And for the sins we have committed by being so directed toward outward realities that we have ignored our spiritual development;

For the sins committed in the name of the American people through our invasions of Iraq, Afghanistan, and Pakistan, and the violence we used to achieve our ends, including targeted assassinations by drones of those who have never had the opportunity to face a jury and explain their actions;

And for the sin of not rebuilding what we have destroyed in Iraq, Afghanistan, and Pakistan;

For the sin of not supporting democratic forces in Egypt and Syria when that support might have made a difference before violent suppression led to counter-violence;

And for the Sin of not joining the International Criminal Court or creating other international institutions that would be empowered to intervene in non-violent ways to stop human rights violations–before struggles erupt into violence;

For failing to prosecute those in our government who enabled the torture of prisoners around the world and in American detention centers and the denial of habeas corpus and other fundamental human rights but instead prosecuting the whistle-blowers who informed us about abuses of our privacy by the government and other destructive and/or illegal acts by those who hold power;

And for the sin of not demanding that our elected representatives provide affordable health care and prescription drugs for everyone,

For the sin of not demanding a “minimum wage” that is actually a “living wage” (in 2013 terms, that is about $22/hr) and a guaranteed annual income for everyone;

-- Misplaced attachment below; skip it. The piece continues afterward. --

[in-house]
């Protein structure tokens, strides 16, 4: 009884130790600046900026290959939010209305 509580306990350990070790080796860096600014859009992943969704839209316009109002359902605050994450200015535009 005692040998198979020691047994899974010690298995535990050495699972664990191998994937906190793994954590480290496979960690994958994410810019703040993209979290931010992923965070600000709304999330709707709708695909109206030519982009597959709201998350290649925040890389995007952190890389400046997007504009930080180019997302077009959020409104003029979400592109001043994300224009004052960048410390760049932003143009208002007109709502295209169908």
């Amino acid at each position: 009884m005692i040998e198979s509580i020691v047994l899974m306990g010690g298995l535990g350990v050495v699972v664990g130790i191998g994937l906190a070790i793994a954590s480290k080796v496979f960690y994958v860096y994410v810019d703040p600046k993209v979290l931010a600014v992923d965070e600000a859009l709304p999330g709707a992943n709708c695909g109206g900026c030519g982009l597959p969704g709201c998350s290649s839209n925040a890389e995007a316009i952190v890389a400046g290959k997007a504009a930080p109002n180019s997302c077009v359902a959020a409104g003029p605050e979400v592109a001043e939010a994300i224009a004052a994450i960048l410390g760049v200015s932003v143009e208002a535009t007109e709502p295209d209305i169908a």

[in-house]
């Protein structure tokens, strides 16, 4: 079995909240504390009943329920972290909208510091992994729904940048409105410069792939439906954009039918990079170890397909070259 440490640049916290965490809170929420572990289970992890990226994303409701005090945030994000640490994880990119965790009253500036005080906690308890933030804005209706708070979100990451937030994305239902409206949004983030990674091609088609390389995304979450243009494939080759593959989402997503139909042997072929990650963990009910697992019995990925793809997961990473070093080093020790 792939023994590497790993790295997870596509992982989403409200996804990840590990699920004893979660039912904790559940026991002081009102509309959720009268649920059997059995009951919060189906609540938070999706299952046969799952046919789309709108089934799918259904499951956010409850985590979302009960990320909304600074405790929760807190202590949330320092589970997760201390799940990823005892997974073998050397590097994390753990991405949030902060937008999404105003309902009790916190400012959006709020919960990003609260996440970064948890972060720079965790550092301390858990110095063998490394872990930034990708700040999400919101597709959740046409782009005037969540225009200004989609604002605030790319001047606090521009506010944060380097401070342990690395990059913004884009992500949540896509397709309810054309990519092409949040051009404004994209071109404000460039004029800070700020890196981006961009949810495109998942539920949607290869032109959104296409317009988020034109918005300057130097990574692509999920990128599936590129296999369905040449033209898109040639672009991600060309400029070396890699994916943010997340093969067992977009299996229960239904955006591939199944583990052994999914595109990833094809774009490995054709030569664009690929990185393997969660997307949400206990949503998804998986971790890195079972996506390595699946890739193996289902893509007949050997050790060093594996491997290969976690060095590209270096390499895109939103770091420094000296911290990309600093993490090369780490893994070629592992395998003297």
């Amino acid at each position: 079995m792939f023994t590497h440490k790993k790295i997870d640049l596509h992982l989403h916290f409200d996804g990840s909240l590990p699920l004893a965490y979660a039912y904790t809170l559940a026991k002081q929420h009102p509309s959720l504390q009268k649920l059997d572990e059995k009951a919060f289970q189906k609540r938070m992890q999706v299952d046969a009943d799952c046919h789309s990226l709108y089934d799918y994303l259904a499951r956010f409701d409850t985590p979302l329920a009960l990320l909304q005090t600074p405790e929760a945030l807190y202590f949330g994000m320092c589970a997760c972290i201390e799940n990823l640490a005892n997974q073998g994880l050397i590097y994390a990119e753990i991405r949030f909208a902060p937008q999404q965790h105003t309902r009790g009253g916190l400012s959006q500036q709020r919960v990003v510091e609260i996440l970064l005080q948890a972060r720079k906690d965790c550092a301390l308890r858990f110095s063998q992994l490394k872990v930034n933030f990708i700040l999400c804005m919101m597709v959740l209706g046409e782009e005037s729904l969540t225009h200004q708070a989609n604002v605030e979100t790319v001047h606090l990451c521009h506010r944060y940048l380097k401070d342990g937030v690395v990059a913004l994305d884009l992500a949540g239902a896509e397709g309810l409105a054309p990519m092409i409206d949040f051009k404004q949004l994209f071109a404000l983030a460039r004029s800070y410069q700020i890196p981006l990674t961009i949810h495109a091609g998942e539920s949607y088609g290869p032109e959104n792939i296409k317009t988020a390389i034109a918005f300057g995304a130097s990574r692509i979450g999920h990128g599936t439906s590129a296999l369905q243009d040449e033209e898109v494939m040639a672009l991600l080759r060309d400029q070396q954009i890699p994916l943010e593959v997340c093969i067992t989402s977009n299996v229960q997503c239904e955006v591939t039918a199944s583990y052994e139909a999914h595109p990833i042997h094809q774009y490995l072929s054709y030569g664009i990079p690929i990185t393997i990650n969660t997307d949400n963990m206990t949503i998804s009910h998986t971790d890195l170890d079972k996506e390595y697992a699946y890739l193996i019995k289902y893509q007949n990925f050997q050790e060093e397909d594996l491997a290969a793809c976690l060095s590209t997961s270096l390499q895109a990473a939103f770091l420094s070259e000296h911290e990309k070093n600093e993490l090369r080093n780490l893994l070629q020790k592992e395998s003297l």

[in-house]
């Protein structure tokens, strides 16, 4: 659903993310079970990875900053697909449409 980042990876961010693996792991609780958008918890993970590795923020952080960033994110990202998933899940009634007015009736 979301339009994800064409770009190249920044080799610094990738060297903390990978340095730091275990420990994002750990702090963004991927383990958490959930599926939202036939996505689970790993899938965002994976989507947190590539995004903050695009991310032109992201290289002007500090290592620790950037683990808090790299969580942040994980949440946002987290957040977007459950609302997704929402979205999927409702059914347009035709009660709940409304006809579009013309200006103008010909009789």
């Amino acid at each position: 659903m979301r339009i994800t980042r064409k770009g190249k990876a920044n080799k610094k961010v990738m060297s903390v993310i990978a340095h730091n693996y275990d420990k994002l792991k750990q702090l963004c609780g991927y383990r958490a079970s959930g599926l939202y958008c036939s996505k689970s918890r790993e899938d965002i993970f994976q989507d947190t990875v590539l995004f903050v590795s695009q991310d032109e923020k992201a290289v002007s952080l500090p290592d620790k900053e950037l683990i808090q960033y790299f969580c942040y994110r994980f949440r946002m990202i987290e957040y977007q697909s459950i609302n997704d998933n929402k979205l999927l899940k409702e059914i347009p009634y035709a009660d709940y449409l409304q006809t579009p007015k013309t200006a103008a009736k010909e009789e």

And for the sin of supporting liberal candidates who end up pursuing militarist policies and policies that serve the 1% (the super-wealthy) and the powerful corporations  at the expense of the middle class and the poor—and then saying “we have no choice because the other side is even much worse”—rather than mounting a challenge to these liberal centrists;

For the sin of ignoring the plight of the immigrants, the non-violent prisoners in our prisons, the people denied the vote because they were convicted of possessing marijuana or other non-toxic mind-expanding drugs;

And for the sins of allowing racist harassment of African Americans to continue in our society, and to covertly wink at policies enforced in a racist way (like Stop and Frisk policies);

For the sins of allowing fracking and other policies that destroy our environment;

And for the sins of allowing the exploitation and abuse of women’s bodies in rape, sexual harassment, advertising, international traffic in girls and women and much more;

For the sin of not demanding dramatic changes that are needed to save the planet and lessen the power of big money to shape our democratic process,